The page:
Former Planning minister Julio De Vido was formally charged this morning with favouring the giant Brazilian construction firm Odebrecht for contracts related to the construction of gas pipelines worth US$2.3 billion.
The official Judicial Information Centre said Judge Daniel Rafecas had charged De Vido and former Energy secretary Daniel Cameron with carrying out incompatible deals while in public office, citing "acts that tended to benefit Odebrecht."
Rafecas said De Vido, a key minister in both the Néstor Kirchner and Cristina Fernández de Kirchner administrations, and Cameron are suspected of illegally favouring Odebrecht on multi-million-dollar contracts for the construction of liquefied natural gas projects between 2006 and 2008.
The charges could carry up prison terms of up to six years in jail.
Odebrecht officials have acknowledged paying bribes in numerous countries across the hemisphere, including paying at least US$35 million in Argentina alone. The scandals across the region have prompted the downfall of major business leaders and political figures. Last month, Pedro Pablo Kuczynski resigned from Peru's presidency as he faced threats of impeachment from a hostile congress probing allegations he received almost US$800,000 in payments a decade ago from Odebrecht.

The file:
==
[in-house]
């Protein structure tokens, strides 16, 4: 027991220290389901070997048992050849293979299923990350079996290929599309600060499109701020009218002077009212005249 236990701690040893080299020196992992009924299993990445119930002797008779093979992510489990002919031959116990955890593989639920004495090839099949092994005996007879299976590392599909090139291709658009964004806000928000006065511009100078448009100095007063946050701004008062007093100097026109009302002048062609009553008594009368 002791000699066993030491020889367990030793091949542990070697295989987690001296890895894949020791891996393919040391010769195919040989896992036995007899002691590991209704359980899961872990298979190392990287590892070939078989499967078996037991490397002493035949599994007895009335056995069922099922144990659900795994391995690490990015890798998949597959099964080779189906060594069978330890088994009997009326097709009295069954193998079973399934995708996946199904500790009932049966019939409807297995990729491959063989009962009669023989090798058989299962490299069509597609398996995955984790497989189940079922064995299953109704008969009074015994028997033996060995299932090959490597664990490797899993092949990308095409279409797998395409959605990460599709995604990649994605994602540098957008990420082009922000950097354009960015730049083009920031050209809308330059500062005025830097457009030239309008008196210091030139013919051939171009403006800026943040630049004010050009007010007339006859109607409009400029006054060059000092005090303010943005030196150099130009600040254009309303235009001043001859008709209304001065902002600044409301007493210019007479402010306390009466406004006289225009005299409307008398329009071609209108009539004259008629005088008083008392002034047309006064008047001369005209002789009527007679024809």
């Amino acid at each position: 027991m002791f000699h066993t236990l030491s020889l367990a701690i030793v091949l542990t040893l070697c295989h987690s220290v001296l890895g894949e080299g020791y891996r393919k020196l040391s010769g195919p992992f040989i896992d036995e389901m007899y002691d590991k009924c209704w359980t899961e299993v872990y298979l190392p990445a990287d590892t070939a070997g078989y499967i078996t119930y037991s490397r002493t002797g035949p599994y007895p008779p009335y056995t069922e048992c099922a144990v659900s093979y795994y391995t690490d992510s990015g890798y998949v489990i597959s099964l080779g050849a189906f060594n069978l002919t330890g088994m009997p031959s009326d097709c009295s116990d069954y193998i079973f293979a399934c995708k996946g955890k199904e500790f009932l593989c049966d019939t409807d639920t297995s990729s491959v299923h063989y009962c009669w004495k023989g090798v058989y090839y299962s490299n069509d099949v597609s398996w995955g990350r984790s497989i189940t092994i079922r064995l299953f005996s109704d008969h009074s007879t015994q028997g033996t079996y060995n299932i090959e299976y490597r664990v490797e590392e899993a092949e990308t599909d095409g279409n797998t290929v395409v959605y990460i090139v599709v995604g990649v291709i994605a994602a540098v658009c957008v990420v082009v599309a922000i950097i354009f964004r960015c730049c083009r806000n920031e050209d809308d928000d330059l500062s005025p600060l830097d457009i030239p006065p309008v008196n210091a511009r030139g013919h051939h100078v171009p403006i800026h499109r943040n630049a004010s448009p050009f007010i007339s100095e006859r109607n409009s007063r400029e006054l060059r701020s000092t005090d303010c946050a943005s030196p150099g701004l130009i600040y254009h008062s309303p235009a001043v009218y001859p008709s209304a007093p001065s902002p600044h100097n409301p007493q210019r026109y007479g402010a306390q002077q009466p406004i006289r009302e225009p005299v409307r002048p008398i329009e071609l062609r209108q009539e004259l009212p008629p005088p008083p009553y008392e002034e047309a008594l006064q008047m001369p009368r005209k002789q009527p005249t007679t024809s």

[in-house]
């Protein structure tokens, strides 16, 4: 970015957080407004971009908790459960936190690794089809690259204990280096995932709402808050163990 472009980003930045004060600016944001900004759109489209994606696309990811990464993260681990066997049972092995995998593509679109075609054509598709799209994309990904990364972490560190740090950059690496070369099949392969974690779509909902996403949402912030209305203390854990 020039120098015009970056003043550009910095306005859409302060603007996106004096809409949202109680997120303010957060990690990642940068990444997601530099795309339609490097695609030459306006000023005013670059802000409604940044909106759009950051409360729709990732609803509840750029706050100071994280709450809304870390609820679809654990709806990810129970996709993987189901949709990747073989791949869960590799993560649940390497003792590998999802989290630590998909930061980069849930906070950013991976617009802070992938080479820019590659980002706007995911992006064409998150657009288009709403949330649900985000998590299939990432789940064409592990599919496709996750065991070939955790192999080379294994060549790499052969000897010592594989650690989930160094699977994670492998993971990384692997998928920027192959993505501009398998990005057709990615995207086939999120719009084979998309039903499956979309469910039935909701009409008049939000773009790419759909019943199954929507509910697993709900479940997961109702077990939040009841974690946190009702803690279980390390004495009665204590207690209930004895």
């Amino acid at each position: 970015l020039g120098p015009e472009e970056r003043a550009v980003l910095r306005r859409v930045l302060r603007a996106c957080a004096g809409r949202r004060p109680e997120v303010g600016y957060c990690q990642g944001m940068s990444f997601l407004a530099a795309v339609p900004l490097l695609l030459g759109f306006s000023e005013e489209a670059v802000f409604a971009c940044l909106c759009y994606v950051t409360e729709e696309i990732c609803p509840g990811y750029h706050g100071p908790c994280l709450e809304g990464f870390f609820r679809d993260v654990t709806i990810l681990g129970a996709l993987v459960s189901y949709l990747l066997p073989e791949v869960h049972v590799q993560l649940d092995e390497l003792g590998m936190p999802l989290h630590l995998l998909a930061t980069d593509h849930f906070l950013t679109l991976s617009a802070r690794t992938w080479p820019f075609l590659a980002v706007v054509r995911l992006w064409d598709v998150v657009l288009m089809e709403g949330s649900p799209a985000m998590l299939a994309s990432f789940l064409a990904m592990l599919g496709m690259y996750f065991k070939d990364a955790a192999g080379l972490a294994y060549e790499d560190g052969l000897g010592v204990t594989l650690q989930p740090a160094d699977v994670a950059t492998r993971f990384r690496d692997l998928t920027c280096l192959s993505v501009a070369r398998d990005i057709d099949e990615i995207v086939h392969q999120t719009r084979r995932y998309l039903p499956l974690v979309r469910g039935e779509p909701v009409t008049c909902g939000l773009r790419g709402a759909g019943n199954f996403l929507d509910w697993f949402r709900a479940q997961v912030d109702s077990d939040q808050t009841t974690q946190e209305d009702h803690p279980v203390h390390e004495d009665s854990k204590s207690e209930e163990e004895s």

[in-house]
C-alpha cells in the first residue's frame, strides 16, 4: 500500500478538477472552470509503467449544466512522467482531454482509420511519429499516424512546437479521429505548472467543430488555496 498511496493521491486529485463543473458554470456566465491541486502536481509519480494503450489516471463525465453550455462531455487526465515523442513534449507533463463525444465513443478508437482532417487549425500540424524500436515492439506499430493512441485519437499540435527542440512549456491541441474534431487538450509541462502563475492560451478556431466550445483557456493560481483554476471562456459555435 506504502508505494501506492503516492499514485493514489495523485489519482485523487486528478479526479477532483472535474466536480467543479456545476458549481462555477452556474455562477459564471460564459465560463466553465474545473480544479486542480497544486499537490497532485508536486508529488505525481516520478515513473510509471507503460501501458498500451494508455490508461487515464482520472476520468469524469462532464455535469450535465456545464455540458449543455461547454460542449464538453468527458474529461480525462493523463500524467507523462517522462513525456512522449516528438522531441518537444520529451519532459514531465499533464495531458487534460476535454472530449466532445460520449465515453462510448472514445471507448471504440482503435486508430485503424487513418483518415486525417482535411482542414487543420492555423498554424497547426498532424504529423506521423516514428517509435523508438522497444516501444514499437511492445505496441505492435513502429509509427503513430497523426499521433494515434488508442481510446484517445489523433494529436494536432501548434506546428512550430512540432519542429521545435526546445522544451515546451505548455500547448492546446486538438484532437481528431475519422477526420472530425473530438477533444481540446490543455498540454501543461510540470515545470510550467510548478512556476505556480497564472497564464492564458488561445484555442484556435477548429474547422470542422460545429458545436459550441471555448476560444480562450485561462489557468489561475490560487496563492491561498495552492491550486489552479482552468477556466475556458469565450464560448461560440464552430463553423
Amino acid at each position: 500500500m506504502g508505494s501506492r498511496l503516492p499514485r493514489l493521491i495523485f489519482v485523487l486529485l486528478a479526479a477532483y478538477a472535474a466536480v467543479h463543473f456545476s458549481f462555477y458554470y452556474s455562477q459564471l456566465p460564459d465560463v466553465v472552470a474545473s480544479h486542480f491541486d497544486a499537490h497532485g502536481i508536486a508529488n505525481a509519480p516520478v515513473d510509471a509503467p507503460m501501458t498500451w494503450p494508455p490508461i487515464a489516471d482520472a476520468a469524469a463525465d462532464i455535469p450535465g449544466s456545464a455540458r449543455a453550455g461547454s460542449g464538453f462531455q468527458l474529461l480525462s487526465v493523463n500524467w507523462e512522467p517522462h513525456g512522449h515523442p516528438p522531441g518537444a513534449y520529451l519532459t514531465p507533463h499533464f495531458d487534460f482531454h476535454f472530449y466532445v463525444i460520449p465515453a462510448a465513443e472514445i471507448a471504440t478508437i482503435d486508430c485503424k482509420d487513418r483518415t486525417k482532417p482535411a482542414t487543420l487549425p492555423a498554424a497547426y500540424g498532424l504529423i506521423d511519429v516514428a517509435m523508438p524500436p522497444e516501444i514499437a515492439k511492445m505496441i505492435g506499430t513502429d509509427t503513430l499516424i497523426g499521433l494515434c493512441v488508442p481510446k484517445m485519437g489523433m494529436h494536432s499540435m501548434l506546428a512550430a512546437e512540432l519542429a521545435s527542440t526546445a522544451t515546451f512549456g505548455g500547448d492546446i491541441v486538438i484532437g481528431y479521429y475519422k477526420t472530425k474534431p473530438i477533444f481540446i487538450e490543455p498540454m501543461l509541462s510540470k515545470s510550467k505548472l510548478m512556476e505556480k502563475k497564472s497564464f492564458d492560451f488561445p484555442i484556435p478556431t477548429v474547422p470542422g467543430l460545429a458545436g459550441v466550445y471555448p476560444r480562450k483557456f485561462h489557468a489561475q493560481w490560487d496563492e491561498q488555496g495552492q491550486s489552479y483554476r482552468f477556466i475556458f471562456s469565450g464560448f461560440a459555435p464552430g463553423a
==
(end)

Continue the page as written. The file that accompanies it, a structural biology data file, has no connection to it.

De Vido, currently behind bars, turned himself to authorities in October after the Lower House of Congress voted to remove his immunity from being detained. He is also being probed for possible embezzlement in another case involving a coal mine.
De Vido was on a list that the US Department of Justice gave to Argentine prosecutors alleging possible participation in bribery scehemes related to wrongdoing by Odebrecht.